The words of Mike Doyle, chairman of the House Subcommittee on Communications and Technology, reflected the views of experts on the new and ever-evolving field of the fight against disinformation:
“You can delete this content. You can reduce vision. You can fix this problem. But you choose not to. You have the means. But each time, you prioritize engagement and profit over user health and safety. “
And it’s not just in Washington DC that Facebook has come under fire.
It is in this climate, characterized by acrimonious relations with governments and lawmakers around the world, that I have asked my fellow members of the Communications and Digital Technologies Committee that Facebook be invited to Parliament. It would be a forward-looking opening the door to constructive engagement in the hope of encouraging Facebook to come forward with a South Africa-focused plan to tackle disinformation and explain the steps it would take to limit collection. private data.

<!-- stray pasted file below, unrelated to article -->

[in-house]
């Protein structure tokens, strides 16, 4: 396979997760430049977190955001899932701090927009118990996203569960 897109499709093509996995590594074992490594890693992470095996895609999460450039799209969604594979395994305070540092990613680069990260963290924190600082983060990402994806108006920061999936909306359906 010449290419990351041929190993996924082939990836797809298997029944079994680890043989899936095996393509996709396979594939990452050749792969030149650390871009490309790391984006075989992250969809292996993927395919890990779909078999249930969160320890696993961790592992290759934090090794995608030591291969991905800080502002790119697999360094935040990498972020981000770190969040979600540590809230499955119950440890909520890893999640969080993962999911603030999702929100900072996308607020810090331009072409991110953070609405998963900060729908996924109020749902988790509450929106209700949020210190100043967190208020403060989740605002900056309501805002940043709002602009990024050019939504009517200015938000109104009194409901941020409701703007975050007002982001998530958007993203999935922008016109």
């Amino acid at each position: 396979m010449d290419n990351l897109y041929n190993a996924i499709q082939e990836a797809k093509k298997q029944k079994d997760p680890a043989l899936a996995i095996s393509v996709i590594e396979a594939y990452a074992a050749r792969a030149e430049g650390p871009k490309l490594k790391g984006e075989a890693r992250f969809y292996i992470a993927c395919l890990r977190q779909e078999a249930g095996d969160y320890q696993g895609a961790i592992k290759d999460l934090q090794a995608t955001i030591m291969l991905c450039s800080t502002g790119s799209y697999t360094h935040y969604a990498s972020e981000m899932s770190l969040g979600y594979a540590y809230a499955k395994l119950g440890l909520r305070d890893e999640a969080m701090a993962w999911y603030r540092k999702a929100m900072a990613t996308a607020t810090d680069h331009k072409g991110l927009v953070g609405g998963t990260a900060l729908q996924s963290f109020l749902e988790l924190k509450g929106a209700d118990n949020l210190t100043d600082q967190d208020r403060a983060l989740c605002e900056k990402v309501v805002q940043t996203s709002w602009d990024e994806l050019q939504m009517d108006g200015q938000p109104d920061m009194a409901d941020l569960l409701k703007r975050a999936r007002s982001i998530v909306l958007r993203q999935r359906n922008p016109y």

I found it particularly important, and wanted to raise a point, that Facebook content moderators be provided to cover all 11 official languages ahead of this year’s local elections. Facebook relies heavily on artificial intelligence (AI) to moderate content. AI is often unable to detect nuance in messages, and certainly not in South African languages other than English.
We must not look away from the whole. In a time of rampant disinformation and algorithm-fueled conspiracy theories, we can no longer condone a technology theory that says every engagement is a good engagement, the longest, the best, and all in the end. aim to collect so much data. as possible.